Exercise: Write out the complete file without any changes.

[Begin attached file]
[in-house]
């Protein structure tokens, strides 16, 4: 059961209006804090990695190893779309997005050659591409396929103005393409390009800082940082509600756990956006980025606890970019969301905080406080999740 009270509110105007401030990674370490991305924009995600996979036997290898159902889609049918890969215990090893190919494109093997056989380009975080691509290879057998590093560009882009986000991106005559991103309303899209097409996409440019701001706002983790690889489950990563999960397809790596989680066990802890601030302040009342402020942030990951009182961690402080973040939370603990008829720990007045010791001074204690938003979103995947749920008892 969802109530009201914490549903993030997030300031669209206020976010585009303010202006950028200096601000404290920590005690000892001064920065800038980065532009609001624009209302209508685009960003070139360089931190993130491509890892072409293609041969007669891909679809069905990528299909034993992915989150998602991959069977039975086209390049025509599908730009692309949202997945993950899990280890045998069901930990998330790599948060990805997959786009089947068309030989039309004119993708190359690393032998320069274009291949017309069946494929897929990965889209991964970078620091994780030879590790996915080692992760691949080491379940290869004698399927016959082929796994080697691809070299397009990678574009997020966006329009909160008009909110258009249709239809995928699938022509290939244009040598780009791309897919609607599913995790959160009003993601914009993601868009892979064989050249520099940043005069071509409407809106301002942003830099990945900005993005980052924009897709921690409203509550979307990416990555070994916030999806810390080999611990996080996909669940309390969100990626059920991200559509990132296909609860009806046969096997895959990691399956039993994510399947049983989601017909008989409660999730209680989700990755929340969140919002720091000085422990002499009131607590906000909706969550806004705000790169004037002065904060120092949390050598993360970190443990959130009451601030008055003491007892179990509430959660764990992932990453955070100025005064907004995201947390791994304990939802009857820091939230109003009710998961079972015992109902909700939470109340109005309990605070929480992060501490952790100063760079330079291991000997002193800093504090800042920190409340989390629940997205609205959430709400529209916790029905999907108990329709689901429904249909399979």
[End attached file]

[in-house]
């Protein structure tokens, strides 16, 4: 059961209006804090990695190893779309997005050659591409396929103005393409390009800082940082509600756990956006980025606890970019969301905080406080999740 009270509110105007401030990674370490991305924009995600996979036997290898159902889609049918890969215990090893190919494109093997056989380009975080691509290879057998590093560009882009986000991106005559991103309303899209097409996409440019701001706002983790690889489950990563999960397809790596989680066990802890601030302040009342402020942030990951009182961690402080973040939370603990008829720990007045010791001074204690938003979103995947749920008892 969802109530009201914490549903993030997030300031669209206020976010585009303010202006950028200096601000404290920590005690000892001064920065800038980065532009609001624009209302209508685009960003070139360089931190993130491509890892072409293609041969007669891909679809069905990528299909034993992915989150998602991959069977039975086209390049025509599908730009692309949202997945993950899990280890045998069901930990998330790599948060990805997959786009089947068309030989039309004119993708190359690393032998320069274009291949017309069946494929897929990965889209991964970078620091994780030879590790996915080692992760691949080491379940290869004698399927016959082929796994080697691809070299397009990678574009997020966006329009909160008009909110258009249709239809995928699938022509290939244009040598780009791309897919609607599913995790959160009003993601914009993601868009892979064989050249520099940043005069071509409407809106301002942003830099990945900005993005980052924009897709921690409203509550979307990416990555070994916030999806810390080999611990996080996909669940309390969100990626059920991200559509990132296909609860009806046969096997895959990691399956039993994510399947049983989601017909008989409660999730209680989700990755929340969140919002720091000085422990002499009131607590906000909706969550806004705000790169004037002065904060120092949390050598993360970190443990959130009451601030008055003491007892179990509430959660764990992932990453955070100025005064907004995201947390791994304990939802009857820091939230109003009710998961079972015992109902909700939470109340109005309990605070929480992060501490952790100063760079330079291991000997002193800093504090800042920190409340989390629940997205609205959430709400529209916790029905999907108990329709689901429904249909399979």